Description: The accumulated wisdom is to update the vaccine strain to the expected epidemic strain only when there is at least a 4-fold difference [measured by the hemagglutination inhibition (HI) assay] between the current vaccine strain and the expected epidemic strain. In this study we investigate the effect, on repeat vaccines, of updating the vaccine when there is a less than 4-fold difference. Methods: Using a computer model of the immune response to repeated vaccination, we simulated updating the vaccine on a 2-fold difference and compared this to not updating the vaccine, in each case predicting the vaccine efficacy in first-time and repeat vaccines for a variety of possible epidemic strains. Results: Updating the vaccine strain on a 2-fold difference resulted in increased vaccine efficacy in repeat vaccines compared to leaving the vaccine unchanged. Conclusions: These results suggest that updating the vaccine strain on a 2-fold difference between the existing vaccine strain and the expected epidemic strain will increase vaccine efficacy in repeat vaccines compared to leaving the vaccine unchanged.
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Modeling the effects of prior infection on vaccine efficacy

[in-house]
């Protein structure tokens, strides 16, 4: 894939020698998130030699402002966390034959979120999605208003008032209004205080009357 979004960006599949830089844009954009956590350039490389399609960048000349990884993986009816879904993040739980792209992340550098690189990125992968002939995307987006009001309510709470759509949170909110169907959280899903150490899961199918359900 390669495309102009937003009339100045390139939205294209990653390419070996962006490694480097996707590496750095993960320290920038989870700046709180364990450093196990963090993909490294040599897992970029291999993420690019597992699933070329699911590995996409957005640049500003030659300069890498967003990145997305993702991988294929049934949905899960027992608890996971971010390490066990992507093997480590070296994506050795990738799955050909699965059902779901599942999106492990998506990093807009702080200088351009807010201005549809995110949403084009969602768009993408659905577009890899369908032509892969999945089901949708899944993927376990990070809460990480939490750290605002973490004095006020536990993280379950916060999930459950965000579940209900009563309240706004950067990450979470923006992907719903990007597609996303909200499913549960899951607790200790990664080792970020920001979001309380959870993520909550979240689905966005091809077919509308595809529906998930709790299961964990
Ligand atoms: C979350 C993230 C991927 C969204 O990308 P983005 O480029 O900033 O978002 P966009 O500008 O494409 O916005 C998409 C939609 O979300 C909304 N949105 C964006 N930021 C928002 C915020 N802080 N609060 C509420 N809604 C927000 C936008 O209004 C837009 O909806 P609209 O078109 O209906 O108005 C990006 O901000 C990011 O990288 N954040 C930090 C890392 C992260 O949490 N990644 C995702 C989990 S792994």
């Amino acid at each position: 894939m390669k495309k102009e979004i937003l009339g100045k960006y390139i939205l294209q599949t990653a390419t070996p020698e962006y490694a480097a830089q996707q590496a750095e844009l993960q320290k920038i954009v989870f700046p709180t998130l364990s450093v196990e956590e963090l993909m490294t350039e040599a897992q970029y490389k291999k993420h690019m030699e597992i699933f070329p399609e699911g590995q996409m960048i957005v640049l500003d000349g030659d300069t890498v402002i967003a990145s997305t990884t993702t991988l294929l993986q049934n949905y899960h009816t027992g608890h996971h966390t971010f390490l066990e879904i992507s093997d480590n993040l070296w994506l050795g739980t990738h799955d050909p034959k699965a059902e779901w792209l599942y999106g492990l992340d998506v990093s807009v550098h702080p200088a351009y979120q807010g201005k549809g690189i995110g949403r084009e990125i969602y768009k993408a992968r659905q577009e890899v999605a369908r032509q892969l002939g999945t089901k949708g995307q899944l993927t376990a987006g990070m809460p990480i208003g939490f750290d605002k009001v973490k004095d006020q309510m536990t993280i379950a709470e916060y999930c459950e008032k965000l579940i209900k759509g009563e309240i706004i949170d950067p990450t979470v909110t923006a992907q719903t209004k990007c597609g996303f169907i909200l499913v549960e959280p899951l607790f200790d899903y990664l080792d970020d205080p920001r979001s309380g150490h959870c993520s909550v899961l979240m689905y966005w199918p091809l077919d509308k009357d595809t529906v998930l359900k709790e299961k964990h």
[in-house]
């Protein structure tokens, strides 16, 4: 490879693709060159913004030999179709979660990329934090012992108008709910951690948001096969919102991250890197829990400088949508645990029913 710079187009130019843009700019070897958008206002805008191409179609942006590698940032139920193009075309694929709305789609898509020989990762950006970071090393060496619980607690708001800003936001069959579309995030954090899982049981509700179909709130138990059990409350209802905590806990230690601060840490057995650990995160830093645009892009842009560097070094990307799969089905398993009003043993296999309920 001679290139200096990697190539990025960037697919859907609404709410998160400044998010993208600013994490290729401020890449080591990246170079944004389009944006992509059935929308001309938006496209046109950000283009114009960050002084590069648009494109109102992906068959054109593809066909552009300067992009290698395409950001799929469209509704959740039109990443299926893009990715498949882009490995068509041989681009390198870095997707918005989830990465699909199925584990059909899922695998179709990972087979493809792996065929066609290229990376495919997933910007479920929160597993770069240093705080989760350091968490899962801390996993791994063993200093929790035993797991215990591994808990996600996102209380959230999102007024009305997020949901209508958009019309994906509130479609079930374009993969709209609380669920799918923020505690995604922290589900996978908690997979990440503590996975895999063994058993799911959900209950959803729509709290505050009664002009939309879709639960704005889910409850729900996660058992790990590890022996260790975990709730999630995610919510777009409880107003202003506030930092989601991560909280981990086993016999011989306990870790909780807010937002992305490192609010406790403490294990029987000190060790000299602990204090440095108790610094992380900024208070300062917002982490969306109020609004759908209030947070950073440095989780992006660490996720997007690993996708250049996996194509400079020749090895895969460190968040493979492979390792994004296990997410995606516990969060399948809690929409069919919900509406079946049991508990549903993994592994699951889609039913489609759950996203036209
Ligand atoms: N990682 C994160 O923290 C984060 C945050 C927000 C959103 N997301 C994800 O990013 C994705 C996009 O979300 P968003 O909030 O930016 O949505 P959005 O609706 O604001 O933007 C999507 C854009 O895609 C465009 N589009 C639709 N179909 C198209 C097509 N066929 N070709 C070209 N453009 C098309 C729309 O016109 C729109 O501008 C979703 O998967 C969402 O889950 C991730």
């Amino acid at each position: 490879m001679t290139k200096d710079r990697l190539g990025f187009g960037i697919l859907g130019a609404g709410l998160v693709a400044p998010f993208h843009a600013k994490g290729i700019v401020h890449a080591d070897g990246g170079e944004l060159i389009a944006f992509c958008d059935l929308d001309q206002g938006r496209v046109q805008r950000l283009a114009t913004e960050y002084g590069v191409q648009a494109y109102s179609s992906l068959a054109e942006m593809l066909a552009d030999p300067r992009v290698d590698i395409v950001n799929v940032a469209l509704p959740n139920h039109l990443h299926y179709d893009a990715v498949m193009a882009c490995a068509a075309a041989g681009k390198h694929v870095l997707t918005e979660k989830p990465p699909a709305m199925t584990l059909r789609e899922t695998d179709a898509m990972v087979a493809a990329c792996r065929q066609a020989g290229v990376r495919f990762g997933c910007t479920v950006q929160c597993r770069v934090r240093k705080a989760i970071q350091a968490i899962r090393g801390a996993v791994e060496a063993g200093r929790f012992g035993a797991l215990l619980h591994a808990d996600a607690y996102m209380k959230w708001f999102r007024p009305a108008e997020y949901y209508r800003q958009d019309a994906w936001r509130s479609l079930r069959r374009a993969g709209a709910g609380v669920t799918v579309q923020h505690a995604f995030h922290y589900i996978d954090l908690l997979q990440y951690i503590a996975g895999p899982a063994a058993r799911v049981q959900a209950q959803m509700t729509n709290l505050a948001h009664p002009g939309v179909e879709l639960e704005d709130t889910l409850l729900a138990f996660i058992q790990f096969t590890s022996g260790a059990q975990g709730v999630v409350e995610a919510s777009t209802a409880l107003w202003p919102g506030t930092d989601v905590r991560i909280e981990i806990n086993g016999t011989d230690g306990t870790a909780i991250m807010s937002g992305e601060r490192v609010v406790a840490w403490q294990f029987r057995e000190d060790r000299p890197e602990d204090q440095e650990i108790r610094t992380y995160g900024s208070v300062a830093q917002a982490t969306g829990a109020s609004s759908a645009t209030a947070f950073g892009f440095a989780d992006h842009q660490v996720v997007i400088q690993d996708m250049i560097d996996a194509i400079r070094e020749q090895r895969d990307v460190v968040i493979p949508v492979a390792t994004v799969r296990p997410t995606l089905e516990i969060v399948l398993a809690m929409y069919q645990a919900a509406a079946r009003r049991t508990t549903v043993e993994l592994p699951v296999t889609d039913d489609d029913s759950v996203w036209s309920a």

Modeling the effects of prior infection on vaccine efficacy

Date: November 1, 1997
Creator: Smith, D. J.; Forrest, S.; Ackley, D. H. & Perelson, A. S.
Description: We performed computer simulations to study the effects of prior infection on vaccine efficacy. We injected three antigens sequentially. The first antigen, designated the prior, represented a prior infection or vaccination. The second antigen, the vaccine, represented a single component of the trivalent influenza vaccine. The third antigen, the epidemic, represented challenge by an epidemic strain. For a fixed vaccine to epidemic strain cross-reactivities to the vaccine and to the epidemic strains. We found that, for many cross-reactivities, vaccination, when it had been preceded by a prior infection, provided more protection than vaccination alone. However, at some cross-reactivities, the prior infection reduced protection by clearing the vaccine before it had the chance to produce protective memory. The cross-reactivities between the prior, vaccine and epidemic strains played a major role in determining vaccine efficacy. This work has applications to understanding vaccination against viruses such as influenza that are continually mutating.
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Progress in rapid detection and identification of unknown human and agricultural pathogens

Progress in rapid detection and identification of unknown human and agricultural pathogens

Date: August 13, 1999
Creator: Barnes, T; Holzrichter, J F & Milanovich, F P